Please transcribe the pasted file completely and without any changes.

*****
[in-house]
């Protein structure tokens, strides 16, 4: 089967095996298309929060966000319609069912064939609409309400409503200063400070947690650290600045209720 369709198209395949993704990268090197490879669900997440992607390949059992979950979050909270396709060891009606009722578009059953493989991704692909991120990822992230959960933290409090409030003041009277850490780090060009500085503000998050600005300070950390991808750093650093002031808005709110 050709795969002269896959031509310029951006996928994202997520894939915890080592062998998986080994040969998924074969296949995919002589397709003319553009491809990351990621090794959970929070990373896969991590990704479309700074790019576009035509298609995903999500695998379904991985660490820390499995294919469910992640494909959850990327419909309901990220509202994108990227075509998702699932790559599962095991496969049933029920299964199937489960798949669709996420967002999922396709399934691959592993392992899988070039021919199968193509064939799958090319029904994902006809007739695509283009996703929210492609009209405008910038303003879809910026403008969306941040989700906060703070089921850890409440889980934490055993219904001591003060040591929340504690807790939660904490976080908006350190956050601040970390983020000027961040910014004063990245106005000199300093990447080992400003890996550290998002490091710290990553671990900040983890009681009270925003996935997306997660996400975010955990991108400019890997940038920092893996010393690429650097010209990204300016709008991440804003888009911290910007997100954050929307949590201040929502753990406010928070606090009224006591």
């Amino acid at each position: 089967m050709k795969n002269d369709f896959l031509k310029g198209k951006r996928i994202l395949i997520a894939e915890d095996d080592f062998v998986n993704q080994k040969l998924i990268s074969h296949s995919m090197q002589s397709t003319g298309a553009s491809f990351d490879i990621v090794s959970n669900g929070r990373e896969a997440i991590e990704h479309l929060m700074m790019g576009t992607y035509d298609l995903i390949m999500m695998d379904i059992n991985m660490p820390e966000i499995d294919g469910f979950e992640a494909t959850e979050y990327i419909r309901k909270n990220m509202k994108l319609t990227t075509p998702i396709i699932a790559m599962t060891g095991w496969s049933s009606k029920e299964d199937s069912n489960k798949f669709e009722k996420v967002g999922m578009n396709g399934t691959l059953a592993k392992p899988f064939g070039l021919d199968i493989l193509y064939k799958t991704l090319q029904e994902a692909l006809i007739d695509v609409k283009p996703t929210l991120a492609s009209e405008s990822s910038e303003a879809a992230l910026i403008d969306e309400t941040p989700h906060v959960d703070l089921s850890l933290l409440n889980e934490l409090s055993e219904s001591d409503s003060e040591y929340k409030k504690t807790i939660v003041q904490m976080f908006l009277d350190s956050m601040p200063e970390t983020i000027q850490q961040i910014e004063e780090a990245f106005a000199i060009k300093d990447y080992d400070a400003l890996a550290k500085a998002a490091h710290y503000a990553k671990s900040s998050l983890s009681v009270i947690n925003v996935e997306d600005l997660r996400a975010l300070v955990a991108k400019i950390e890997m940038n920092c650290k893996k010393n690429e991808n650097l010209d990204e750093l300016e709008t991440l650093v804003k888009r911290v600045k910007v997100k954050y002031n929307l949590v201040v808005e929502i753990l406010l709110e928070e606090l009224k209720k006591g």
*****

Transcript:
[in-house]
């Protein structure tokens, strides 16, 4: 089967095996298309929060966000319609069912064939609409309400409503200063400070947690650290600045209720 369709198209395949993704990268090197490879669900997440992607390949059992979950979050909270396709060891009606009722578009059953493989991704692909991120990822992230959960933290409090409030003041009277850490780090060009500085503000998050600005300070950390991808750093650093002031808005709110 050709795969002269896959031509310029951006996928994202997520894939915890080592062998998986080994040969998924074969296949995919002589397709003319553009491809990351990621090794959970929070990373896969991590990704479309700074790019576009035509298609995903999500695998379904991985660490820390499995294919469910992640494909959850990327419909309901990220509202994108990227075509998702699932790559599962095991496969049933029920299964199937489960798949669709996420967002999922396709399934691959592993392992899988070039021919199968193509064939799958090319029904994902006809007739695509283009996703929210492609009209405008910038303003879809910026403008969306941040989700906060703070089921850890409440889980934490055993219904001591003060040591929340504690807790939660904490976080908006350190956050601040970390983020000027961040910014004063990245106005000199300093990447080992400003890996550290998002490091710290990553671990900040983890009681009270925003996935997306997660996400975010955990991108400019890997940038920092893996010393690429650097010209990204300016709008991440804003888009911290910007997100954050929307949590201040929502753990406010928070606090009224006591």
């Amino acid at each position: 089967m050709k795969n002269d369709f896959l031509k310029g198209k951006r996928i994202l395949i997520a894939e915890d095996d080592f062998v998986n993704q080994k040969l998924i990268s074969h296949s995919m090197q002589s397709t003319g298309a553009s491809f990351d490879i990621v090794s959970n669900g929070r990373e896969a997440i991590e990704h479309l929060m700074m790019g576009t992607y035509d298609l995903i390949m999500m695998d379904i059992n991985m660490p820390e966000i499995d294919g469910f979950e992640a494909t959850e979050y990327i419909r309901k909270n990220m509202k994108l319609t990227t075509p998702i396709i699932a790559m599962t060891g095991w496969s049933s009606k029920e299964d199937s069912n489960k798949f669709e009722k996420v967002g999922m578009n396709g399934t691959l059953a592993k392992p899988f064939g070039l021919d199968i493989l193509y064939k799958t991704l090319q029904e994902a692909l006809i007739d695509v609409k283009p996703t929210l991120a492609s009209e405008s990822s910038e303003a879809a992230l910026i403008d969306e309400t941040p989700h906060v959960d703070l089921s850890l933290l409440n889980e934490l409090s055993e219904s001591d409503s003060e040591y929340k409030k504690t807790i939660v003041q904490m976080f908006l009277d350190s956050m601040p200063e970390t983020i000027q850490q961040i910014e004063e780090a990245f106005a000199i060009k300093d990447y080992d400070a400003l890996a550290k500085a998002a490091h710290y503000a990553k671990s900040s998050l983890s009681v009270i947690n925003v996935e997306d600005l997660r996400a975010l300070v955990a991108k400019i950390e890997m940038n920092c650290k893996k010393n690429e991808n650097l010209d990204e750093l300016e709008t991440l650093v804003k888009r911290v600045k910007v997100k954050y002031n929307l949590v201040v808005e929502i753990l406010l709110e928070e606090l009224k209720k006591g």